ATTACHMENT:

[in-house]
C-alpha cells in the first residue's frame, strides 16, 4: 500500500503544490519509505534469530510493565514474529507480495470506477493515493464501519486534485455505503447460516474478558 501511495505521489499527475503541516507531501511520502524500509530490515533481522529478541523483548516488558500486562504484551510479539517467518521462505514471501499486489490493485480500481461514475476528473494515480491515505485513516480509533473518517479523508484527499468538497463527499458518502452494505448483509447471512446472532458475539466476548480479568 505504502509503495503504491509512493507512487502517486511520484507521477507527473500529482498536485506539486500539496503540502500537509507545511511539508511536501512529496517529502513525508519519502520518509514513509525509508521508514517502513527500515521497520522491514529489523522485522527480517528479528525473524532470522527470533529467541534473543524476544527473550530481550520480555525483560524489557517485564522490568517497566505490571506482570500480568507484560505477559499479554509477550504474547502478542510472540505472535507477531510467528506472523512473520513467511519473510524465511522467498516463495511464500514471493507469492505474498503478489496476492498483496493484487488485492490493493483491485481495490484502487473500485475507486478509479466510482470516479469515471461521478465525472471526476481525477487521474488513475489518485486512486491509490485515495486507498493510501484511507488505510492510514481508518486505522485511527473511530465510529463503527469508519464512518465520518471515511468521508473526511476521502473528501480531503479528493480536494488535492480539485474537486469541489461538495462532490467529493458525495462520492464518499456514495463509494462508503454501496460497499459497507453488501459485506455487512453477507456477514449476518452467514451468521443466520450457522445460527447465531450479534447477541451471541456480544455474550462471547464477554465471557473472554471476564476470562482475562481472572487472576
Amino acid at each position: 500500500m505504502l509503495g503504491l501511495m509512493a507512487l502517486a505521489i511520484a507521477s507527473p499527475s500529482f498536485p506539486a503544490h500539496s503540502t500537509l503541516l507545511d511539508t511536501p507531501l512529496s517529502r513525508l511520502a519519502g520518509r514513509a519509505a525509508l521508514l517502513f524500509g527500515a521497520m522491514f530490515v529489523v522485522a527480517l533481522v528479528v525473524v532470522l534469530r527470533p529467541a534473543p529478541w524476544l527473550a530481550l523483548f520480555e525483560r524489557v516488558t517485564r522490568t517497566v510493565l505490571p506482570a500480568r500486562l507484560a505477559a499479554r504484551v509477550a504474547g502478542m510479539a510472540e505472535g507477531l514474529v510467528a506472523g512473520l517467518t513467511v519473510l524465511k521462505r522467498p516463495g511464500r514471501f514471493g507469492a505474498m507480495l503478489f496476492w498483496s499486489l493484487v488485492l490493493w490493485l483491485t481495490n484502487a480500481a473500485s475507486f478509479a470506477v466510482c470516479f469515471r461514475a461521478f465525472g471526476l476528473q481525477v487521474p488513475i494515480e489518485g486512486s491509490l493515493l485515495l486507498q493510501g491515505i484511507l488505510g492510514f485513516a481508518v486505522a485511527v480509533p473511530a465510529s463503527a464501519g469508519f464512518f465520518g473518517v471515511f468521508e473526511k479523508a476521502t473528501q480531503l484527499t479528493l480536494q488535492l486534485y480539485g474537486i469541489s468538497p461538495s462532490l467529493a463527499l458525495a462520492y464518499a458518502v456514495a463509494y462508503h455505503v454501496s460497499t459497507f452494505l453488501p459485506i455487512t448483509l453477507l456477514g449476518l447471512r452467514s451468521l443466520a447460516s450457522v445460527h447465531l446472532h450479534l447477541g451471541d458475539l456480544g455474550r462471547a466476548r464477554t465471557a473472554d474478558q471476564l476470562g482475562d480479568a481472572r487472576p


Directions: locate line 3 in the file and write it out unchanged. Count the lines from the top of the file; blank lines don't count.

Amino acid at each position: 500500500m505504502l509503495g503504491l501511495m509512493a507512487l502517486a505521489i511520484a507521477s507527473p499527475s500529482f498536485p506539486a503544490h500539496s503540502t500537509l503541516l507545511d511539508t511536501p507531501l512529496s517529502r513525508l511520502a519519502g520518509r514513509a519509505a525509508l521508514l517502513f524500509g527500515a521497520m522491514f530490515v529489523v522485522a527480517l533481522v528479528v525473524v532470522l534469530r527470533p529467541a534473543p529478541w524476544l527473550a530481550l523483548f520480555e525483560r524489557v516488558t517485564r522490568t517497566v510493565l505490571p506482570a500480568r500486562l507484560a505477559a499479554r504484551v509477550a504474547g502478542m510479539a510472540e505472535g507477531l514474529v510467528a506472523g512473520l517467518t513467511v519473510l524465511k521462505r522467498p516463495g511464500r514471501f514471493g507469492a505474498m507480495l503478489f496476492w498483496s499486489l493484487v488485492l490493493w490493485l483491485t481495490n484502487a480500481a473500485s475507486f478509479a470506477v466510482c470516479f469515471r461514475a461521478f465525472g471526476l476528473q481525477v487521474p488513475i494515480e489518485g486512486s491509490l493515493l485515495l486507498q493510501g491515505i484511507l488505510g492510514f485513516a481508518v486505522a485511527v480509533p473511530a465510529s463503527a464501519g469508519f464512518f465520518g473518517v471515511f468521508e473526511k479523508a476521502t473528501q480531503l484527499t479528493l480536494q488535492l486534485y480539485g474537486i469541489s468538497p461538495s462532490l467529493a463527499l458525495a462520492y464518499a458518502v456514495a463509494y462508503h455505503v454501496s460497499t459497507f452494505l453488501p459485506i455487512t448483509l453477507l456477514g449476518l447471512r452467514s451468521l443466520a447460516s450457522v445460527h447465531l446472532h450479534l447477541g451471541d458475539l456480544g455474550r462471547a466476548r464477554t465471557a473472554d474478558q471476564l476470562g482475562d480479568a481472572r487472576p